I half-turned, half-turned back. She said a couple months ago, they had a really awkward threesome with her roommate. Before I could picture it, before I could ask what an awkward threesome entailed, Sloane turned to us, made a triangle out of our grouping and said, “Phil really wants a threesome. He says it’s the last box he needs to fill in sex-fantasy-bingo.” Something I’d told her years ago in confidence. Something I no longer cared about.

Olivia laughed. “Last box, huh?”

Sloane slid her phone from her pocket, shot me a look, left me to wade in the pause. I was never one for blushing, but Olivia just bopped to the music, said, “Have you ever noticed how some authors find a way to work anal sex into a narrative? For absolutely no reason.”

“Like Murakami.” I inflected.

“And Franzen.”

“Who else? Maybe Lawrence?”

She squinted, considering this, said, “It’s like they’re inviting you to mine what you want from it. Which is lazy, right? Acting like there’s some special meaning to be deciphered.”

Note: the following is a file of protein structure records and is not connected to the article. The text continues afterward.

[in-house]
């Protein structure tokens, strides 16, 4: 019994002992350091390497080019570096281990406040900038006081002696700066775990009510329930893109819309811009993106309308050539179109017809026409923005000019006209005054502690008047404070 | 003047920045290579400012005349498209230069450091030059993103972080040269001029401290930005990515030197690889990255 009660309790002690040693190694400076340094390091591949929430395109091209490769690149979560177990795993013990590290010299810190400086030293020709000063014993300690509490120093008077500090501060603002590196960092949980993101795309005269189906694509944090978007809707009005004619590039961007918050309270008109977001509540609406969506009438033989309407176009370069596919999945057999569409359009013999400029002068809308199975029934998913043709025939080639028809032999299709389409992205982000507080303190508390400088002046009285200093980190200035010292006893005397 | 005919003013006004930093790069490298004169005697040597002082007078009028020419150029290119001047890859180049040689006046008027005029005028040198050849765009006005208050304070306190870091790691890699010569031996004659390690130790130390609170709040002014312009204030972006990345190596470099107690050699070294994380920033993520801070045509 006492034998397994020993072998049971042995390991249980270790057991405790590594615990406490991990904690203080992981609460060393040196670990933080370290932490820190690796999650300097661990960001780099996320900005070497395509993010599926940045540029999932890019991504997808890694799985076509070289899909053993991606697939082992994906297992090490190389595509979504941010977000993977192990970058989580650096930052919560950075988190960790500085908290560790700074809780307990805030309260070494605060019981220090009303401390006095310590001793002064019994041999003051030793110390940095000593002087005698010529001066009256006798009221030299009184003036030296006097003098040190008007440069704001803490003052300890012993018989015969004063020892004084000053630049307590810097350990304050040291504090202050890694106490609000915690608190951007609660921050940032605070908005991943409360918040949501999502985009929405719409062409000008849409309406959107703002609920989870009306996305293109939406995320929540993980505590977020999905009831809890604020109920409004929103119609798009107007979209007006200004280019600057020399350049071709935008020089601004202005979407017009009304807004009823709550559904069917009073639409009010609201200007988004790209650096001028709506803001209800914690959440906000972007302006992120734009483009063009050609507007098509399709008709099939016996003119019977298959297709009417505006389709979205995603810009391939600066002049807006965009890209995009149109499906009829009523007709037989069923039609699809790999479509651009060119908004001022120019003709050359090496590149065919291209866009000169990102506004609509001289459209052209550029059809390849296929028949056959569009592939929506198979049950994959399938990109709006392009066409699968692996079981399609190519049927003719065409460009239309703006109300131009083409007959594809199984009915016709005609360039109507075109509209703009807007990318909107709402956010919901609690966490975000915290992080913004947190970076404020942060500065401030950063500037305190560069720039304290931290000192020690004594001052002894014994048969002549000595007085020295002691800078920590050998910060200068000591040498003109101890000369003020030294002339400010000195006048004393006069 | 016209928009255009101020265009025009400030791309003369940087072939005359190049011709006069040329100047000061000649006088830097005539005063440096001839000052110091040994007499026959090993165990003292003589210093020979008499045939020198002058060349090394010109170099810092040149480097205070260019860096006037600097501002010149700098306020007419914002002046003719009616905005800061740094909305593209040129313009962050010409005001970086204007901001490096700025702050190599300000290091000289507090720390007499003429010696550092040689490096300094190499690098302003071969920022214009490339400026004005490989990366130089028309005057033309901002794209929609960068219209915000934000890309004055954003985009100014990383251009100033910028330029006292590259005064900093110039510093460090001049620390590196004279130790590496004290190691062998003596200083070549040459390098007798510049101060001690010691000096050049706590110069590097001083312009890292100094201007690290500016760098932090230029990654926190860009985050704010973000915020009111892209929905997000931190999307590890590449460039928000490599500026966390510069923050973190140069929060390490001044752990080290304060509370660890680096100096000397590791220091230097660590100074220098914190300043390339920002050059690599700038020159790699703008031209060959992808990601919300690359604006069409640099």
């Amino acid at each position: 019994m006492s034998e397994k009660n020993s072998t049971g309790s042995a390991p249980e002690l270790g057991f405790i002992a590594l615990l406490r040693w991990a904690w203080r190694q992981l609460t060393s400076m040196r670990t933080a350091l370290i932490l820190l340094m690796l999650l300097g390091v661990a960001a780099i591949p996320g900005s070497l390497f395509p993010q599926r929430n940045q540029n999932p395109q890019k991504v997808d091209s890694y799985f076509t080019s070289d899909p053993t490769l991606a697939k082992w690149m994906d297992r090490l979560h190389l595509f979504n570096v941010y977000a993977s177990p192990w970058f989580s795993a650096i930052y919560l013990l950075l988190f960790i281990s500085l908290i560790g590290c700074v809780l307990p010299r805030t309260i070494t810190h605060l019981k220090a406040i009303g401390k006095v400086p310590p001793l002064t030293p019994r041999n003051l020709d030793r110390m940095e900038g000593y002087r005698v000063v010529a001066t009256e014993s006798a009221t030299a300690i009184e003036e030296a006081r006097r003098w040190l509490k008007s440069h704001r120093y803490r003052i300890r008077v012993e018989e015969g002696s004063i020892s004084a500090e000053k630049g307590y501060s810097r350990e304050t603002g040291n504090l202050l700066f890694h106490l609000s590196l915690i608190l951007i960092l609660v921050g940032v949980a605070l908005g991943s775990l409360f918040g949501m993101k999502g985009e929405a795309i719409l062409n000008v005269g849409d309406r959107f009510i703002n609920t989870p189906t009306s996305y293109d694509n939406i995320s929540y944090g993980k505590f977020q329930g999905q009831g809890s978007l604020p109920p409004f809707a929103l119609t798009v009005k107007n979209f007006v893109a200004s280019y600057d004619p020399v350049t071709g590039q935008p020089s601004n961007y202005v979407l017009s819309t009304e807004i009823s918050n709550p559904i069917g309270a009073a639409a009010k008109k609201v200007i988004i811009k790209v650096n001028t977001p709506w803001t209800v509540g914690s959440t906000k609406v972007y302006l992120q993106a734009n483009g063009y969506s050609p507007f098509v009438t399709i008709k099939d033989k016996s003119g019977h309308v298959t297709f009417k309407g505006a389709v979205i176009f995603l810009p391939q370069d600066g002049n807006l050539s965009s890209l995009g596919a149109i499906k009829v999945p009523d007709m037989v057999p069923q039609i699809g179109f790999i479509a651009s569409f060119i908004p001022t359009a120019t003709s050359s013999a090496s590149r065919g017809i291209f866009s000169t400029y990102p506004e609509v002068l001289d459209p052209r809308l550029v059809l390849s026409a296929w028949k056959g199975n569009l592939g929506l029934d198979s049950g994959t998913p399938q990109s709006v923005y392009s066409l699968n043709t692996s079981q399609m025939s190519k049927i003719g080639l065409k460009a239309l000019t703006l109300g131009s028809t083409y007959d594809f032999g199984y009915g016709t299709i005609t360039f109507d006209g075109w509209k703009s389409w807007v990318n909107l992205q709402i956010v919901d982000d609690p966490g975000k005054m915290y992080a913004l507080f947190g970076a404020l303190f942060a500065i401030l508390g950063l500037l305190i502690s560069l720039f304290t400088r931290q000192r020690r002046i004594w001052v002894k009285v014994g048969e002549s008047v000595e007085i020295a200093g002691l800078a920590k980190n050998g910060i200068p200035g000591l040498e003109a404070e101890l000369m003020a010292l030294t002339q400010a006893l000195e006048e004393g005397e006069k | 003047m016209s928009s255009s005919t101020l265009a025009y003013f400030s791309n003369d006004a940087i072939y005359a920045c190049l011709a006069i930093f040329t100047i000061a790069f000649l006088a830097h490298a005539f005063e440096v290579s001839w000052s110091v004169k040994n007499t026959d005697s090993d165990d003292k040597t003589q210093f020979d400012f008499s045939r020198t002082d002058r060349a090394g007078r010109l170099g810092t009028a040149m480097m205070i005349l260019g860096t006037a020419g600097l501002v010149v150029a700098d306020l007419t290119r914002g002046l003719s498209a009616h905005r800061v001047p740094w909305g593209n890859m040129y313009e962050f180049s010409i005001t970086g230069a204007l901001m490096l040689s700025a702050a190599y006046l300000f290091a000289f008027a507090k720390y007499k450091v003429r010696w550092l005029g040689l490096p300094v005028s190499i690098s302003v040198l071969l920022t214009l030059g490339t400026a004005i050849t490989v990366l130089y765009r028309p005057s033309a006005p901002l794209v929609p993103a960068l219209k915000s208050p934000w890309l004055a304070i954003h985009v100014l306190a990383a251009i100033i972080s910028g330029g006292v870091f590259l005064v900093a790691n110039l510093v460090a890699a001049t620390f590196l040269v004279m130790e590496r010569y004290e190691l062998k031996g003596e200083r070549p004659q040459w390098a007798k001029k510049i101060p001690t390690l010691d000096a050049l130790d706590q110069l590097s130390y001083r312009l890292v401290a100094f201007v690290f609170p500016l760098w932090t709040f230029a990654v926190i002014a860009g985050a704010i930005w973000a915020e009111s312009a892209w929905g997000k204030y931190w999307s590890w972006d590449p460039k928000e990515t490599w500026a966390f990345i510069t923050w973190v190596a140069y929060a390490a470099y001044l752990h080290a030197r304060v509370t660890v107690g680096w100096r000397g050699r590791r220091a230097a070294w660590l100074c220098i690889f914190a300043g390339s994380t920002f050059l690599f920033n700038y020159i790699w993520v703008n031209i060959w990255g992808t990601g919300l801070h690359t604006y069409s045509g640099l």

I could be instinctively contrary when drinking, got a lot of pleasure out of playful arguing. Asked her what she would think if it wasn’t symbolism—why does everything have to be twinned, a conduit or reflection? What if it was just the act, what if that was the point. She shrugged, said that meaning is worth, right? It’s what cleaves a melody from all the noise. You put two things together, and it might just stay those two things—completely forgettable—but sometimes that nearness creates, chemically, something near unsayable. Like harmony but not that simple. Those were the things worth discussing, worth clutching.

It wasn’t a new idea to me, but hearing it spring from her mouth grabbed me by the ankles, set me stiff and sobered. They told me to lean in and stoke the conversation, but before I could, Sloane came back, a little loose on her kitten heels but graceful in her stupor, almost a dancer, except for the handful of errant hairs pulled and powdered through the foundation on her cheeks, now darkened and stained by a swell of tears. She sucked air in through hiccups, took Olivia’s hand and headed for the bedroom. I followed the scraps of choked words that came bubbling over her hysteria.